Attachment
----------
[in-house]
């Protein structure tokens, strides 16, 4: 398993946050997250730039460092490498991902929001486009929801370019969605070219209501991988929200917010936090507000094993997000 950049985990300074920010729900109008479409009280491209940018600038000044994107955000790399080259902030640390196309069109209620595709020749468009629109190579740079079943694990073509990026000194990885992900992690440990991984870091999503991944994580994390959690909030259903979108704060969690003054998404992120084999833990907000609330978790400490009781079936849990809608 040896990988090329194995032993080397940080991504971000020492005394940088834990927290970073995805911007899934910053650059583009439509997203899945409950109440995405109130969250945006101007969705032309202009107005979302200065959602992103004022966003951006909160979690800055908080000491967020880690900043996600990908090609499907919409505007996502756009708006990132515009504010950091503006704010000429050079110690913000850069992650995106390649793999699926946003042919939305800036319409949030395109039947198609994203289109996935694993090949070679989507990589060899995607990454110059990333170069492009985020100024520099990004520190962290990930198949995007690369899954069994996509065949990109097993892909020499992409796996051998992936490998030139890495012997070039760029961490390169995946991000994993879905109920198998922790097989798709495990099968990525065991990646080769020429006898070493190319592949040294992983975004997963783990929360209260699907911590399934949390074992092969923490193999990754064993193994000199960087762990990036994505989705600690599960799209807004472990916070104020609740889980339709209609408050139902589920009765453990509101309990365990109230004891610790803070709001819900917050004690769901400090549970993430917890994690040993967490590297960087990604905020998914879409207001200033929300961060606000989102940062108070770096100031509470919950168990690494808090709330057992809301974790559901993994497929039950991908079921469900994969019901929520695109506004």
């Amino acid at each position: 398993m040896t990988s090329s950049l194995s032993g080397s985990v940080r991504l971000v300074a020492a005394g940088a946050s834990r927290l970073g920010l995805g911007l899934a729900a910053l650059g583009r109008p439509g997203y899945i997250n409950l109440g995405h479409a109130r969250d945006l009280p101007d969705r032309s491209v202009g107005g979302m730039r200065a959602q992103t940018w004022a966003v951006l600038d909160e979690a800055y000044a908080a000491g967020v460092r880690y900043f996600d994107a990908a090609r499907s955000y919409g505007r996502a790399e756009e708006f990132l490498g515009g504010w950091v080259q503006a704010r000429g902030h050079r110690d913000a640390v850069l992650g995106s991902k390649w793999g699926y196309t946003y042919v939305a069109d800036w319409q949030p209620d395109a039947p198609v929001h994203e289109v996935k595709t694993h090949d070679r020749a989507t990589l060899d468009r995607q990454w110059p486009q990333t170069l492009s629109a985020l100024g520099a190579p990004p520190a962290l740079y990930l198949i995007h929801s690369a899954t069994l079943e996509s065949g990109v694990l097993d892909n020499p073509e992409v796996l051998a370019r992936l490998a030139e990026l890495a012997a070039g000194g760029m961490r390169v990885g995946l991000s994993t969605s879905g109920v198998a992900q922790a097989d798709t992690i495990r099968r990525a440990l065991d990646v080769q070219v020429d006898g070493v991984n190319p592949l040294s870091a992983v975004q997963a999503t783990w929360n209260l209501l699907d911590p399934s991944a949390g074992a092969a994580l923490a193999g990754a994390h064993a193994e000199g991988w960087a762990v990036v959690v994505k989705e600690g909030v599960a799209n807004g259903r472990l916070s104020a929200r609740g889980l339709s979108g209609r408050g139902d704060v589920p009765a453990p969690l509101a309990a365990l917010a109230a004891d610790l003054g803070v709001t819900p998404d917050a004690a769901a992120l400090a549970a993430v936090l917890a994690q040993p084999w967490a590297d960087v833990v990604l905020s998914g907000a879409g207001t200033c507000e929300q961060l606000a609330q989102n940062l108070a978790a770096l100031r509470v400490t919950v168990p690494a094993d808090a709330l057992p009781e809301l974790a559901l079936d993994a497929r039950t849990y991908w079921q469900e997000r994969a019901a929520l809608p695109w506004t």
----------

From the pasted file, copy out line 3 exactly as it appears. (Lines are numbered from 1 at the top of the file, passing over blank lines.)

């Amino acid at each position: 398993m040896t990988s090329s950049l194995s032993g080397s985990v940080r991504l971000v300074a020492a005394g940088a946050s834990r927290l970073g920010l995805g911007l899934a729900a910053l650059g583009r109008p439509g997203y899945i997250n409950l109440g995405h479409a109130r969250d945006l009280p101007d969705r032309s491209v202009g107005g979302m730039r200065a959602q992103t940018w004022a966003v951006l600038d909160e979690a800055y000044a908080a000491g967020v460092r880690y900043f996600d994107a990908a090609r499907s955000y919409g505007r996502a790399e756009e708006f990132l490498g515009g504010w950091v080259q503006a704010r000429g902030h050079r110690d913000a640390v850069l992650g995106s991902k390649w793999g699926y196309t946003y042919v939305a069109d800036w319409q949030p209620d395109a039947p198609v929001h994203e289109v996935k595709t694993h090949d070679r020749a989507t990589l060899d468009r995607q990454w110059p486009q990333t170069l492009s629109a985020l100024g520099a190579p990004p520190a962290l740079y990930l198949i995007h929801s690369a899954t069994l079943e996509s065949g990109v694990l097993d892909n020499p073509e992409v796996l051998a370019r992936l490998a030139e990026l890495a012997a070039g000194g760029m961490r390169v990885g995946l991000s994993t969605s879905g109920v198998a992900q922790a097989d798709t992690i495990r099968r990525a440990l065991d990646v080769q070219v020429d006898g070493v991984n190319p592949l040294s870091a992983v975004q997963a999503t783990w929360n209260l209501l699907d911590p399934s991944a949390g074992a092969a994580l923490a193999g990754a994390h064993a193994e000199g991988w960087a762990v990036v959690v994505k989705e600690g909030v599960a799209n807004g259903r472990l916070s104020a929200r609740g889980l339709s979108g209609r408050g139902d704060v589920p009765a453990p969690l509101a309990a365990l917010a109230a004891d610790l003054g803070v709001t819900p998404d917050a004690a769901a992120l400090a549970a993430v936090l917890a994690q040993p084999w967490a590297d960087v833990v990604l905020s998914g907000a879409g207001t200033c507000e929300q961060l606000a609330q989102n940062l108070a978790a770096l100031r509470v400490t919950v168990p690494a094993d808090a709330l057992p009781e809301l974790a559901l079936d993994a497929r039950t849990y991908w079921q469900e997000r994969a019901a929520l809608p695109w506004t």